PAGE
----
Retiring Before Your Time

D. Ross Cameron-USA TODAY Sports

October 6, 1966 was a pleasant fall day in Los Angeles. Clouds covered the city most of the day, and the temperature was a comfortable average of 72 degrees. The World Series entered its second day with the Baltimore Orioles leading the Dodgers by one game. Sandy Koufax took the mound and simply lacked his magic. Koufax only pitched six innings, his shortest start in the World Series, and surrendered four runs. An ignominious end to the career of who, some believed, was the best ever.

Koufax retired at the height of his powers at age 30. At 30 Koufax led the league in the pitcher's Triple Crown: ERA, Strikeouts and Wins, along with innings pitched, complete games and shutouts. Although we did not know it at the time, Koufax also led the league in FIP and WAR. A masterful season worth over 10 Wins (by Baseball Reference's counting). But Koufax walked away. A tough decision to even imagine for most fans.

Most great players struggle to walk away. This is not a new insight, but it's one we still witness today. Look at Albert Pujols. El Hombre is arguably the best first baseman since Lou Gehrig. In his youth for St. Louis he basically could have won the MVP every season; he 'only' won three awards despite leading the league in bWAR six times. He ended the 2011 season, at age 31, 'only' posting a 148 OPS+, 'only' batting 299, and 'only' smacking 30 homeruns. Many said it then, and it's obvious now, but it was a harbinger of his imminent decline.

Naturally Pujols signed a contract worth of $200M with the Angels and proceeded to decline precipitously year after year.

Year 1 was ok. Albert still was a productive hitter, but it was his last season with a raw OPS over .800. Los Angeles, forced by the contract, trotted out Pujols for 1,000 games and Albert simply flailed compared to his previous form. For eight seasons Albert was basically a league average hitter (OPS+ of 104 over 4,300 PAs). In that time Pujols limped to several major milestones: first 500 home runs, then finally 600. 3,000 hits came too, he's now at 3,300 which ranks 12th all time, only 14 behind Eddie Collins. Few modern players persist as long as Pujols.

In his last year of the contract Albert was particularly miserable and Anaheim dumped him. At 41, Pujols was a below average hitter. Yes he came back and managed to recapture the 2nd half of his career's offensive output (i.e. a league average hitter) for Los Angeles, but to what end? Pujols still wants to come back at age 42 and keep struggling on.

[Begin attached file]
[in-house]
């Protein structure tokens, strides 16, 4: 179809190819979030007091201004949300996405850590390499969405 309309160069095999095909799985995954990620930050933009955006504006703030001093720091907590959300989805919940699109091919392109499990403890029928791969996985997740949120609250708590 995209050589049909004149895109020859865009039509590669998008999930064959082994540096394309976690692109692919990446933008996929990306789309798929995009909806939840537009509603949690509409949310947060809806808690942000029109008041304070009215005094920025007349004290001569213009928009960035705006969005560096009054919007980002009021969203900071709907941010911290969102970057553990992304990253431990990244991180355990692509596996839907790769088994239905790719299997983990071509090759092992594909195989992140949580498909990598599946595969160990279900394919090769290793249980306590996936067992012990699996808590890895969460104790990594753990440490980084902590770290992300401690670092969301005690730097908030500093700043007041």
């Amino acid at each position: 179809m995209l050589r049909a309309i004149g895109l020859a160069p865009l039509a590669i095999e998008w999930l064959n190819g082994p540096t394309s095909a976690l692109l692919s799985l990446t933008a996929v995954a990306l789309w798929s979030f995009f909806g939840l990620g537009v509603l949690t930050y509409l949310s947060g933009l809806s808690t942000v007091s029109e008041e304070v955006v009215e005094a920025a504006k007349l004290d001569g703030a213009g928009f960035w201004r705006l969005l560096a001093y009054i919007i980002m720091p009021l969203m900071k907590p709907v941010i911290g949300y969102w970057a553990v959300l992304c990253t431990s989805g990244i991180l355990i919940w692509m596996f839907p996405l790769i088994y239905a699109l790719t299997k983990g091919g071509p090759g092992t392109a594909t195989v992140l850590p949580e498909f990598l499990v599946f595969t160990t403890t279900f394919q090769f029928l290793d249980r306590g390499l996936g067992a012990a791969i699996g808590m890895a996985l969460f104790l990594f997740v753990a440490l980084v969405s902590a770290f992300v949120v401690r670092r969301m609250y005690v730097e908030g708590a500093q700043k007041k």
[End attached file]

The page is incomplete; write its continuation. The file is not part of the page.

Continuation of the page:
I am not saying that is the wrong decision. I am not Albert Pujols, I cannot understand what Pujols wants to accomplish. He is only 21 homers away from 700, which would make him one of four men to ever reach that summit. But Albert is not ready to stop playing the children's game: he soldiers on.

Which finally brings us to the actual subject of this post: Buster Posey retired yesterday. Unlike Albert, Posey did not choose to persist.

Is it better to retire young? Is it better, in fact, to burn out than it is to rust?* Retiring on top is so novel largely because it's so rare. Buster will exit baseball after a tremendous season where his Giants won over 100 games. Buster recovered after a weak 2019, and taking 2020 off. Perhaps Buster reverted to the mean, or perhaps we should take Posey's word for it:

"I think it [knowing 2021 would be his last season and taking a year off] would really allow me to -not that you don't give it your all-but really, really empty the tank this year like I never have before"

It's a tremendous statement: Buster did not want to fade, Buster gave 2021 his absolute all and posted one of his best seasons. Fangraphs reckons it was his 6th best season ever (Baseball Reference lists it as his 8th). But for a 34 year old catcher: that's really good! Hall of Fame catchers nearly always peak in their 20s. Posting any of your best seasons in your mid 30s is a success.

I will miss Posey. I have family in San Francisco and, while I do not consider myself a Giants fan, I was happy for them when they won three times early last decade. Posey is a tremendous man and player. Baseball will be worse without him. I also feel Posey still had good baseball left in him, even if he likely would not recapture his prime (we cannot all be Carlton Fisk after all).

Retiring young also appears to help players glow in their retirement. Look at Sandy Koufax: we never saw him decline, so Sandy shines ever brighter as the hero of the Dodgers World Series. But beyond Koufax there's also Roberto Clemente who died right after reaching his 3,000th hit, but at 37 remained a potent hitter with a cannon for an arm. Or think Kirby Puckett, who was basically the same player at 35 he was at 27. Or more recently Billy Wagner, who posted one of his absolute best seasons at 38, and then went home to spend time with family. Same with Mike Mussina who won 20 for the first time (and the Yankees missed the playoffs for the first time in years), and then went out with a blaze of glory.

Rest easy Buster, and I look forward to writing about you entering Cooperstown in 2027.

*One thing I have always found amusing about Neil Young's "My My, Hey Hey" is...Neil Young most definitely did not burn out. Young has smoldered for decades, raging against the dying of the light. At 75: Neil Young is working on another album, and shows no signs of stopping. For all his contention that the Rock and Roll spirit is about burning brightly, we have seen quite clearly the opposite effect.

I personally disagree. Do not go gentle into that good night Neil: Rage, Rage against the dying of the light.

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